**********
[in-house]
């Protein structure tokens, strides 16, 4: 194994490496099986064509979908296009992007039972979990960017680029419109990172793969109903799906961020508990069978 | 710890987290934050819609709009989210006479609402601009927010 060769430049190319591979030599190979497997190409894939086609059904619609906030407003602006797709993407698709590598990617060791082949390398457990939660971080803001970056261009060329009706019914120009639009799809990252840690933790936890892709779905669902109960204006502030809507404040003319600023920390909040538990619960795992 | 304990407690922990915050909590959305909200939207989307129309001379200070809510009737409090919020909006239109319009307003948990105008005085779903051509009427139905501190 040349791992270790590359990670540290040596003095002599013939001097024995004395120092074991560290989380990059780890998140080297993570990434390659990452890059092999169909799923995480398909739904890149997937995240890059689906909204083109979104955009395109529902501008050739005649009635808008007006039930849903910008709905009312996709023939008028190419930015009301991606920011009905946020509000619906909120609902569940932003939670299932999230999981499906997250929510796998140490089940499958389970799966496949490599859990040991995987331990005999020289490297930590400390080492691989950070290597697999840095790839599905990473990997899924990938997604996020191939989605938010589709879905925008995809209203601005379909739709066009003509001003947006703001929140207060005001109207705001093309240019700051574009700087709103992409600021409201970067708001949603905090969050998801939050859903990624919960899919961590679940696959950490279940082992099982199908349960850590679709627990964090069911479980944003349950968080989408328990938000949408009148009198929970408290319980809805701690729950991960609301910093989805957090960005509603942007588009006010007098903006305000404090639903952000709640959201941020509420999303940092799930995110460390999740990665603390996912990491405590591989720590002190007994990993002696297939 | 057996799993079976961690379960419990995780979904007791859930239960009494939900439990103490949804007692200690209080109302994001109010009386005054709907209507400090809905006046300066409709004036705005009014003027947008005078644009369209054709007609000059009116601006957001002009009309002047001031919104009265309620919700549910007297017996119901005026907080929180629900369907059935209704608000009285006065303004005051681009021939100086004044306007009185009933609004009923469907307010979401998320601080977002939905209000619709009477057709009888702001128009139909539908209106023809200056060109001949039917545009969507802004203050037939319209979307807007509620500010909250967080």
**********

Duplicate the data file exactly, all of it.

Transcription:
[in-house]
């Protein structure tokens, strides 16, 4: 194994490496099986064509979908296009992007039972979990960017680029419109990172793969109903799906961020508990069978 | 710890987290934050819609709009989210006479609402601009927010 060769430049190319591979030599190979497997190409894939086609059904619609906030407003602006797709993407698709590598990617060791082949390398457990939660971080803001970056261009060329009706019914120009639009799809990252840690933790936890892709779905669902109960204006502030809507404040003319600023920390909040538990619960795992 | 304990407690922990915050909590959305909200939207989307129309001379200070809510009737409090919020909006239109319009307003948990105008005085779903051509009427139905501190 040349791992270790590359990670540290040596003095002599013939001097024995004395120092074991560290989380990059780890998140080297993570990434390659990452890059092999169909799923995480398909739904890149997937995240890059689906909204083109979104955009395109529902501008050739005649009635808008007006039930849903910008709905009312996709023939008028190419930015009301991606920011009905946020509000619906909120609902569940932003939670299932999230999981499906997250929510796998140490089940499958389970799966496949490599859990040991995987331990005999020289490297930590400390080492691989950070290597697999840095790839599905990473990997899924990938997604996020191939989605938010589709879905925008995809209203601005379909739709066009003509001003947006703001929140207060005001109207705001093309240019700051574009700087709103992409600021409201970067708001949603905090969050998801939050859903990624919960899919961590679940696959950490279940082992099982199908349960850590679709627990964090069911479980944003349950968080989408328990938000949408009148009198929970408290319980809805701690729950991960609301910093989805957090960005509603942007588009006010007098903006305000404090639903952000709640959201941020509420999303940092799930995110460390999740990665603390996912990491405590591989720590002190007994990993002696297939 | 057996799993079976961690379960419990995780979904007791859930239960009494939900439990103490949804007692200690209080109302994001109010009386005054709907209507400090809905006046300066409709004036705005009014003027947008005078644009369209054709007609000059009116601006957001002009009309002047001031919104009265309620919700549910007297017996119901005026907080929180629900369907059935209704608000009285006065303004005051681009021939100086004044306007009185009933609004009923469907307010979401998320601080977002939905209000619709009477057709009888702001128009139909539908209106023809200056060109001949039917545009969507802004203050037939319209979307807007509620500010909250967080």